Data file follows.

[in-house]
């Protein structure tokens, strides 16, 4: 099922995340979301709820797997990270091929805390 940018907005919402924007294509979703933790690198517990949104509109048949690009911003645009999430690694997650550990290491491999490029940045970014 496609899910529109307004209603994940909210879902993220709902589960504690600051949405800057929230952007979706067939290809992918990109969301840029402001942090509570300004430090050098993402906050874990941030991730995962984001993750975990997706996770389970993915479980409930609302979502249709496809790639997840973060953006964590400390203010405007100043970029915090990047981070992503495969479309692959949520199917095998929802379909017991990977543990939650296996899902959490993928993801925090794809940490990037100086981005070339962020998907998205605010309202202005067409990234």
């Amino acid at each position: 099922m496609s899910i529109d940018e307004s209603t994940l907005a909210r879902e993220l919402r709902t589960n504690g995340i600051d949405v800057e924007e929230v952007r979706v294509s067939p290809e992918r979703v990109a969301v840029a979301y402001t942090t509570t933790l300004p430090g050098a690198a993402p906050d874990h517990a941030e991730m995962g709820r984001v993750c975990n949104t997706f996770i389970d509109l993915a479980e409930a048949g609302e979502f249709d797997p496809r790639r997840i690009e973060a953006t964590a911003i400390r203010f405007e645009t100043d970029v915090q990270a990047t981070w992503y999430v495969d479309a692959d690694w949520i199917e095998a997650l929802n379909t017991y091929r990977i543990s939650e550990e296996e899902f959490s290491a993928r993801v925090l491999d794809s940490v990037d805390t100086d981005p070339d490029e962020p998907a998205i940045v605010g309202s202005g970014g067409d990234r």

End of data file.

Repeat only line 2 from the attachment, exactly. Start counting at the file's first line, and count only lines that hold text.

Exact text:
């Protein structure tokens, strides 16, 4: 099922995340979301709820797997990270091929805390 940018907005919402924007294509979703933790690198517990949104509109048949690009911003645009999430690694997650550990290491491999490029940045970014 496609899910529109307004209603994940909210879902993220709902589960504690600051949405800057929230952007979706067939290809992918990109969301840029402001942090509570300004430090050098993402906050874990941030991730995962984001993750975990997706996770389970993915479980409930609302979502249709496809790639997840973060953006964590400390203010405007100043970029915090990047981070992503495969479309692959949520199917095998929802379909017991990977543990939650296996899902959490993928993801925090794809940490990037100086981005070339962020998907998205605010309202202005067409990234």